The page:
Of course wise people will be willing *in principle* not to get married and will recognize that singleness might be God’s will for them. Of course wise people will not marry in haste nor in desperation. Of course wise people will have a life plan, when they are young, that does not *of necessity* include their getting married. And wise people also recognize that there are worse things than not being married. All of that is true.

    But all of that is quite, quite different from your argument comprising #1-#4 above, and quite different from a female parallel that could be written regarding men.

  • Again, before we proceed any further, I want you to show me where, specifically, I have maligned a future daughter in law.

  • Lydia says:

    “precisely where I have “maligned a future daughter in law”. Please be specific.”

    #3 (in conjunction with #2) implies that all women not living in enclaves are positively tempted both to read “divorce porn” and to be strongly influenced by it to divorce on a whim. And presumably that the women living in enclaves _would_ feel this way if only they had encountered “divorce porn.” So that only a woman who is very “strong” can resist this fatal pull. This notion that all women have this internal attraction to “divorce porn” presumably includes a future daughter-in-law.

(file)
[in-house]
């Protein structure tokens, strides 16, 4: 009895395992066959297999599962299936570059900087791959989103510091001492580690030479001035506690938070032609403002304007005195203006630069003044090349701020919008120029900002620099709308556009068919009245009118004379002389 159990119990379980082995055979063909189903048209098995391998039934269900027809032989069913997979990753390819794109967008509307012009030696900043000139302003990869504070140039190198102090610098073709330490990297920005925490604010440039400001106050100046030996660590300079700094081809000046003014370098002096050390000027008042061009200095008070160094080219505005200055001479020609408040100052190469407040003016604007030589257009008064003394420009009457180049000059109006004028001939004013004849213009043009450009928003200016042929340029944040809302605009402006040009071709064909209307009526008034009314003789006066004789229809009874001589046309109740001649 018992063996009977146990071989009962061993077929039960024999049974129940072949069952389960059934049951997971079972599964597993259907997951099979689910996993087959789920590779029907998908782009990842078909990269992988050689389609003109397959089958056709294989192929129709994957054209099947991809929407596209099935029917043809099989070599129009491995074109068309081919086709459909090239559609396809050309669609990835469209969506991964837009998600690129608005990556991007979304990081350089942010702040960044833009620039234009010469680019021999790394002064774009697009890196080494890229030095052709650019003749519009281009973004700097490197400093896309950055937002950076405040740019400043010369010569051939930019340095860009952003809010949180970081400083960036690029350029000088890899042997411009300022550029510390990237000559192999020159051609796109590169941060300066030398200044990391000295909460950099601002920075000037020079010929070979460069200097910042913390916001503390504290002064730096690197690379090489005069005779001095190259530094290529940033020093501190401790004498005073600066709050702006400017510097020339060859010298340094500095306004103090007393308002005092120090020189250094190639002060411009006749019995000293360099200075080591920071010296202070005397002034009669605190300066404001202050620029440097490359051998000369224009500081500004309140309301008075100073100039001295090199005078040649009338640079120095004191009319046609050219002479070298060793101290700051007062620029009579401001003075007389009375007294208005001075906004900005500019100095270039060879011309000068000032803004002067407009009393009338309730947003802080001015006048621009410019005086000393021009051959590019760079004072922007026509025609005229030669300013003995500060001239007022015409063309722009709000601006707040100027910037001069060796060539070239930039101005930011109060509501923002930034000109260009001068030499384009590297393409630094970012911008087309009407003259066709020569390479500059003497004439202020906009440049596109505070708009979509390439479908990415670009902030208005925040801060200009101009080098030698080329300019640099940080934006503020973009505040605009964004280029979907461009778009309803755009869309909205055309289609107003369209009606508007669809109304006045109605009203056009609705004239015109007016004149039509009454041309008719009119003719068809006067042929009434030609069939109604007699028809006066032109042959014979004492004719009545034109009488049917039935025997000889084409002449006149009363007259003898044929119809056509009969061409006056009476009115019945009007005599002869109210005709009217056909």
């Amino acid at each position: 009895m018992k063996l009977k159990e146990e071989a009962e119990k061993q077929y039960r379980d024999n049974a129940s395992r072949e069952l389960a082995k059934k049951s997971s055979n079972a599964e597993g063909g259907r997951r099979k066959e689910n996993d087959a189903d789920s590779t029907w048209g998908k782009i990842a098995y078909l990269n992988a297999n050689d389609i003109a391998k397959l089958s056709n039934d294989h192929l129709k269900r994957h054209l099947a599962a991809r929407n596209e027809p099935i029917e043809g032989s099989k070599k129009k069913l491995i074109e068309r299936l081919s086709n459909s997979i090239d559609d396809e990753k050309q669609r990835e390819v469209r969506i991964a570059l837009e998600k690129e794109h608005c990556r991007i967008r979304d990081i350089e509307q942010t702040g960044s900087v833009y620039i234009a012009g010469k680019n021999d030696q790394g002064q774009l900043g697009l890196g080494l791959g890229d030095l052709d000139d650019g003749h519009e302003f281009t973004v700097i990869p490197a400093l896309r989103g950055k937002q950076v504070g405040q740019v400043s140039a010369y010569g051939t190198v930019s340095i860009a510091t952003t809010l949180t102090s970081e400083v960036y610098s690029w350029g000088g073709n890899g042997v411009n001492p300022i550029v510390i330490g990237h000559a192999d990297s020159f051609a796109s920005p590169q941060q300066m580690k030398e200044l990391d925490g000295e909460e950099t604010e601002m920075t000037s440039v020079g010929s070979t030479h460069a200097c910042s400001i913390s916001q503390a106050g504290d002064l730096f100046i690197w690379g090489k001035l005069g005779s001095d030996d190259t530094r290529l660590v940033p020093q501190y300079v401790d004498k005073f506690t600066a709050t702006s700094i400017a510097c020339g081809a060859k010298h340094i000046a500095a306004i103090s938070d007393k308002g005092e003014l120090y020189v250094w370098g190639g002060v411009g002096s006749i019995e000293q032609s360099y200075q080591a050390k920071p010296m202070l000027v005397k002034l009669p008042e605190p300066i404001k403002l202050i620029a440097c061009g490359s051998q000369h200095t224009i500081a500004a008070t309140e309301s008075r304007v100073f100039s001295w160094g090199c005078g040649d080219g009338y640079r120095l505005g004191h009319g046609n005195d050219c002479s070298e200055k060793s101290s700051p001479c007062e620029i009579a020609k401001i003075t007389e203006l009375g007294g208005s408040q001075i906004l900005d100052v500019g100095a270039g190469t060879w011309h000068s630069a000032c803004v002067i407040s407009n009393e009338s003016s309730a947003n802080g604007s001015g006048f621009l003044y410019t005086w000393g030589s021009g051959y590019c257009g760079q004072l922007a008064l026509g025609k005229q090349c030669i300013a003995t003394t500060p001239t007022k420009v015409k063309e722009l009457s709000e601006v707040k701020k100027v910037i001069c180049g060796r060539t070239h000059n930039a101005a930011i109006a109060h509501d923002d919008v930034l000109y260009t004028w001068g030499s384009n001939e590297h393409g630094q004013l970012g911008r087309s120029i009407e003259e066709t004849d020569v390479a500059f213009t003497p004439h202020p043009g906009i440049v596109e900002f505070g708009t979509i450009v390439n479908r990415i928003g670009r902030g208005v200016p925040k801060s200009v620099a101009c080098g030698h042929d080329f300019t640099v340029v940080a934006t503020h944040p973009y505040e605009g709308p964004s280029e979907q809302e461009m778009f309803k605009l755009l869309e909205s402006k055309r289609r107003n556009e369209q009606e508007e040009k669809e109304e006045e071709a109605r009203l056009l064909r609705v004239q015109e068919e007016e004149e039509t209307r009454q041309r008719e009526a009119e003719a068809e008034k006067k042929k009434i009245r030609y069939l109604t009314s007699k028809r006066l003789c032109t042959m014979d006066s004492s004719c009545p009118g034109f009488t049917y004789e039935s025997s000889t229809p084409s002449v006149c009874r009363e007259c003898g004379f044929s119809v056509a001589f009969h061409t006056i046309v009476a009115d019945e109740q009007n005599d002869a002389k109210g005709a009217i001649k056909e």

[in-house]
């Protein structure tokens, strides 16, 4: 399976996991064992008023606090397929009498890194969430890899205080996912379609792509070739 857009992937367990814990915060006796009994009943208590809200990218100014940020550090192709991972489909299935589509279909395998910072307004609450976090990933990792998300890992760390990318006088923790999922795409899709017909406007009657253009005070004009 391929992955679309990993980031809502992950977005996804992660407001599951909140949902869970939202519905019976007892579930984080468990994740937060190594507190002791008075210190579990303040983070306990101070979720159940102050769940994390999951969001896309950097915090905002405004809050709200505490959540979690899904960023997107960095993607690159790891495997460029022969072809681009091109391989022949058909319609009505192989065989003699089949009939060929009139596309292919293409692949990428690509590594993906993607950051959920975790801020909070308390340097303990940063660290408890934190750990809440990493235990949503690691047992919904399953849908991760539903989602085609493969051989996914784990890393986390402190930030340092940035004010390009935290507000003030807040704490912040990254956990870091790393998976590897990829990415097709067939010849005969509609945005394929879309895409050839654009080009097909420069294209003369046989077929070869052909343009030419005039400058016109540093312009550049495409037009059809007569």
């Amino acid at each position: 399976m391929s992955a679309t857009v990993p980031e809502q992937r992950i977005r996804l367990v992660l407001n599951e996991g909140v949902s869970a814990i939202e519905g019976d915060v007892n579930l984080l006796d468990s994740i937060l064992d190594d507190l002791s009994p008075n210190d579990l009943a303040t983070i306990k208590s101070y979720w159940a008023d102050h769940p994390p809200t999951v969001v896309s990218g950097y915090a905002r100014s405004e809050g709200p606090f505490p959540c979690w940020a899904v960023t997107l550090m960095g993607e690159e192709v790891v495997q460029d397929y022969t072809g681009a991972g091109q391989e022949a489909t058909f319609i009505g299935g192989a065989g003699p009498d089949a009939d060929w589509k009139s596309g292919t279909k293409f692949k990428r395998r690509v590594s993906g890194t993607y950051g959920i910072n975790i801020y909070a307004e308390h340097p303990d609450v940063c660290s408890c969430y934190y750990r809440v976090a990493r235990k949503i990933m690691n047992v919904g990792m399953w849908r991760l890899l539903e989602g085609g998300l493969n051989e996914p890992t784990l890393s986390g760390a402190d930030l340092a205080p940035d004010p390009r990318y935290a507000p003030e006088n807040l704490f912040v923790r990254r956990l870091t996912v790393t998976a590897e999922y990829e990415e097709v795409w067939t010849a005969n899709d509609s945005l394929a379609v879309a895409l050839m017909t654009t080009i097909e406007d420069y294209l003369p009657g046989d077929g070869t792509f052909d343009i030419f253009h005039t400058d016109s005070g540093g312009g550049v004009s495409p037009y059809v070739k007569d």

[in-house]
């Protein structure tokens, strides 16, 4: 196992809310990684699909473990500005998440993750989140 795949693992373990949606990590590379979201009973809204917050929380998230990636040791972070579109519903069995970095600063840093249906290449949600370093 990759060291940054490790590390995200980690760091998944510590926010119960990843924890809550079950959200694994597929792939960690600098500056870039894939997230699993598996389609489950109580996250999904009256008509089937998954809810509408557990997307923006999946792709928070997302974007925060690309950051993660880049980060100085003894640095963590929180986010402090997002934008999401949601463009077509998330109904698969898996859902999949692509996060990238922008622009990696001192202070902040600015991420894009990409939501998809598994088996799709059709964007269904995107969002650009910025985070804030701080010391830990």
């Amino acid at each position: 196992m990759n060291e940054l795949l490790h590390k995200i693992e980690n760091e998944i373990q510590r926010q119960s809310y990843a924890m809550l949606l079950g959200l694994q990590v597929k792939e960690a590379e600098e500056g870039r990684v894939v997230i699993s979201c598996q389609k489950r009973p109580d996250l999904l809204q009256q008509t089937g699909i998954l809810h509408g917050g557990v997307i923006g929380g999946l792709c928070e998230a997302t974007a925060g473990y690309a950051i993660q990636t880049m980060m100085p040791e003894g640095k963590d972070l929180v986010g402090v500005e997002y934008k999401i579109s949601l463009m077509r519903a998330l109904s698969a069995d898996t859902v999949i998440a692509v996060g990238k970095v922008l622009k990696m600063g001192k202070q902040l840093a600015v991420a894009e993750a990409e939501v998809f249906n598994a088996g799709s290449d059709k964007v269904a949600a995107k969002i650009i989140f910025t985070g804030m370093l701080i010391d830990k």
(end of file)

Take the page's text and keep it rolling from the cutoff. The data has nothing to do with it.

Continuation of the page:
• Lydia says:

    And, to complete the point, you are unwilling to dismiss 2-3. Hence, you seem at least to be willing to _contemplate seriously_ thinking in terms that attribute something pretty bad to all women, presumably including a future daughter-in-law.

    #4 is ridiculous on other grounds–namely, that it ascribes “literal impossibility” to a state of affairs that is manifestly actual in numerous cases, where only one counterexample would be sufficient to refute it.